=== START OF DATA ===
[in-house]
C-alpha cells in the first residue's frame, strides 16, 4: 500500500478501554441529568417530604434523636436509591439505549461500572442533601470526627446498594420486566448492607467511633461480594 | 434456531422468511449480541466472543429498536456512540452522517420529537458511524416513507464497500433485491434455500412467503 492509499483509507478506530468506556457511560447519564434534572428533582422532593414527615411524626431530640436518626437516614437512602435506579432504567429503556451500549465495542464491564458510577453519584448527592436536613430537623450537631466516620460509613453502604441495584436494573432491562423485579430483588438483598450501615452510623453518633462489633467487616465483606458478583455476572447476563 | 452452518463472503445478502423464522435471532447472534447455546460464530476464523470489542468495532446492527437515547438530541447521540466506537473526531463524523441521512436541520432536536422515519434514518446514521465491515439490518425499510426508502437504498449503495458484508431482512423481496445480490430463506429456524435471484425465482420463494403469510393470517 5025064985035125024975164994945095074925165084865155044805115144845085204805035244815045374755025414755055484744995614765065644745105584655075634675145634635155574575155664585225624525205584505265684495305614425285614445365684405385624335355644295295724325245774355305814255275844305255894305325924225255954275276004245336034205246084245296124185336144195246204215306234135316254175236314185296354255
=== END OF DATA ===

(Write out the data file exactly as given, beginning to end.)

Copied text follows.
[in-house]
C-alpha cells in the first residue's frame, strides 16, 4: 500500500478501554441529568417530604434523636436509591439505549461500572442533601470526627446498594420486566448492607467511633461480594 | 434456531422468511449480541466472543429498536456512540452522517420529537458511524416513507464497500433485491434455500412467503 492509499483509507478506530468506556457511560447519564434534572428533582422532593414527615411524626431530640436518626437516614437512602435506579432504567429503556451500549465495542464491564458510577453519584448527592436536613430537623450537631466516620460509613453502604441495584436494573432491562423485579430483588438483598450501615452510623453518633462489633467487616465483606458478583455476572447476563 | 452452518463472503445478502423464522435471532447472534447455546460464530476464523470489542468495532446492527437515547438530541447521540466506537473526531463524523441521512436541520432536536422515519434514518446514521465491515439490518425499510426508502437504498449503495458484508431482512423481496445480490430463506429456524435471484425465482420463494403469510393470517 5025064985035125024975164994945095074925165084865155044805115144845085204805035244815045374755025414755055484744995614765065644745105584655075634675145634635155574575155664585225624525205584505265684495305614425285614445365684405385624335355644295295724325245774355305814255275844305255894305325924225255954275276004245336034205246084245296124185336144195246204215306234135316254175236314185296354255